Senate Bill to Reform Federal Protective Service Introduced

By Joseph Straw

Leadership of the Senate Homeland Security and Governmental Affairs Committee has introduced bipartisan legislation aimed at reforming the beleaguered Federal Protective Service (FPS), which is responsible for the security of roughly 9,000 federal sites nationwide.

The bill calls for FPS’s full-time staff to grow by 500 by 2014, and not fall below its current level of 1,200. The bill would further require 80 hours’ training for each of the agency’s roughly 15,000 contract guards, 16 hours of annual training after that, plus establishment of an evaluation program for the agency and its guards, including overt and covert testing.

Notably, the bill requires designation of three federal sites for deployment of full-body scanners, now referred to by the federal government as “advanced imaging technology.” The bill would prohibit FPS from saving any images captured with the controversial scanning devices, as happened with machines used by the U.S. Marshal Service.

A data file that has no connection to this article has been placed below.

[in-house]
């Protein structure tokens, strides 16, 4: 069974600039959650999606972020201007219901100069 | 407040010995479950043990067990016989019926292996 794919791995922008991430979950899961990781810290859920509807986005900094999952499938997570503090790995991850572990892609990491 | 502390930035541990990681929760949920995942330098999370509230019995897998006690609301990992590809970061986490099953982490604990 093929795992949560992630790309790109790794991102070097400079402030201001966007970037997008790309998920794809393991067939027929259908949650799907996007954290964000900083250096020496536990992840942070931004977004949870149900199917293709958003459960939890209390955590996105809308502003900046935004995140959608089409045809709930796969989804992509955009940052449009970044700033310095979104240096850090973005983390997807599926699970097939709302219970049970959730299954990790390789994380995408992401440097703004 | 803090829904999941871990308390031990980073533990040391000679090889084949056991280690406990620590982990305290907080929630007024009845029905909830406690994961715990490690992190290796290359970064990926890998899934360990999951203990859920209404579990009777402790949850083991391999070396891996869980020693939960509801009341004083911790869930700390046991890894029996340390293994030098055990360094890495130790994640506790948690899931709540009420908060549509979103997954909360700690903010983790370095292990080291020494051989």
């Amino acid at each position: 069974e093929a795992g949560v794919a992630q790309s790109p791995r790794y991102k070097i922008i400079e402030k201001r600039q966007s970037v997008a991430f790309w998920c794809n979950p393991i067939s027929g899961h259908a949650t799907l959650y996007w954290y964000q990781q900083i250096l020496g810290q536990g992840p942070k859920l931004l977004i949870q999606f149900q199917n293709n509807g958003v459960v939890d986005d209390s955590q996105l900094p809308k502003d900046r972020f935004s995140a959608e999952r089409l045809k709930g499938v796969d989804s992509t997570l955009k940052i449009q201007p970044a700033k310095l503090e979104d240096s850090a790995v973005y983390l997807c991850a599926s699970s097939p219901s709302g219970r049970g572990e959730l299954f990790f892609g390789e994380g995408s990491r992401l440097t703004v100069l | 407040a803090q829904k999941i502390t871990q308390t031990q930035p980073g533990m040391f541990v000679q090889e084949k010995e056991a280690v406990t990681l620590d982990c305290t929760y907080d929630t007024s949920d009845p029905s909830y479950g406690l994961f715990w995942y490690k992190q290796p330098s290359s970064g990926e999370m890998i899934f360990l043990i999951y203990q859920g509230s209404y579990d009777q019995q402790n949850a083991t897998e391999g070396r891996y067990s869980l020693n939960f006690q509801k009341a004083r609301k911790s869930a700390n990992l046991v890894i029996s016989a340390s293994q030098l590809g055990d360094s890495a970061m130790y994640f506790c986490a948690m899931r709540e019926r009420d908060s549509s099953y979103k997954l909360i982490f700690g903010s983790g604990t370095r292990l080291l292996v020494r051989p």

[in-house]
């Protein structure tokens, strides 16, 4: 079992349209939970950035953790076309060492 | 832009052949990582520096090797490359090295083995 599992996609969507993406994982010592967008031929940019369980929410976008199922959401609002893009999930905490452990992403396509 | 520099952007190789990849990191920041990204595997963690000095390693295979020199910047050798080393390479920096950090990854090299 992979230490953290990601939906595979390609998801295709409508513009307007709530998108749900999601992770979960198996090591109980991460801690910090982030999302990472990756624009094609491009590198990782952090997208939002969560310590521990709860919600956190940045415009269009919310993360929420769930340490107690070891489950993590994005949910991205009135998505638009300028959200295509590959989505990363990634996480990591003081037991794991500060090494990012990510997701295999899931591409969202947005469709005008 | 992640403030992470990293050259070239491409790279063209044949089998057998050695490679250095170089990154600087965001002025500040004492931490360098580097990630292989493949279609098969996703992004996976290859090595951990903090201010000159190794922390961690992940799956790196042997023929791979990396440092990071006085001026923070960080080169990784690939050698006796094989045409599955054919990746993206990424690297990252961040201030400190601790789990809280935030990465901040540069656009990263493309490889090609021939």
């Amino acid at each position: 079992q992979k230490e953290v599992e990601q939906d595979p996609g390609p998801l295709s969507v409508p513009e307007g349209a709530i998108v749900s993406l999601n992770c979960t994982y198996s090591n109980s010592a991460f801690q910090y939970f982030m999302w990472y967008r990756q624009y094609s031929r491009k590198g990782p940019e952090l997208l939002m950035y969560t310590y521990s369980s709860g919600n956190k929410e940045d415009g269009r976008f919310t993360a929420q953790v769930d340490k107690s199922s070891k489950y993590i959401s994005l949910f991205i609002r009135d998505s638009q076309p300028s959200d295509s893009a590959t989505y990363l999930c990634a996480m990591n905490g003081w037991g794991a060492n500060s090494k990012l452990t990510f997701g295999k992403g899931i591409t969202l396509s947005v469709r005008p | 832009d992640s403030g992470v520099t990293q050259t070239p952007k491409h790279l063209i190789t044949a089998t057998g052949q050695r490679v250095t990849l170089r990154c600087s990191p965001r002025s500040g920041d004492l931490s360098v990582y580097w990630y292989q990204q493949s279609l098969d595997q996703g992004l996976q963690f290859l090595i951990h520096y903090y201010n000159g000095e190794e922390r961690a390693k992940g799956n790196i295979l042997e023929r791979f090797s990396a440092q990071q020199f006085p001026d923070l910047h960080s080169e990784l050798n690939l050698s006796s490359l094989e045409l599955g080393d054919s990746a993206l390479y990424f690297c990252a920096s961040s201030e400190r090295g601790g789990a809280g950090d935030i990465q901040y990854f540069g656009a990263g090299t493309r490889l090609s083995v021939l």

A committee aide told Security Management that the full-body scanner requirement is a response to the vulnerabilities exposed by U.S. Government Accountability Office (GAO) investigators last summer, who passed through FPS checkpoints with bomb components and then assembled the devices in restrooms (.pdf).

(For Security Management coverage of persistent problems at the FPS, click here, here, and here.)

A separate reform bill was introduced last week by Democrats on the House Homeland Security Committee. Doubts persist over whether the separate bills can be passed and reconciled before the end of the current Congress this year.


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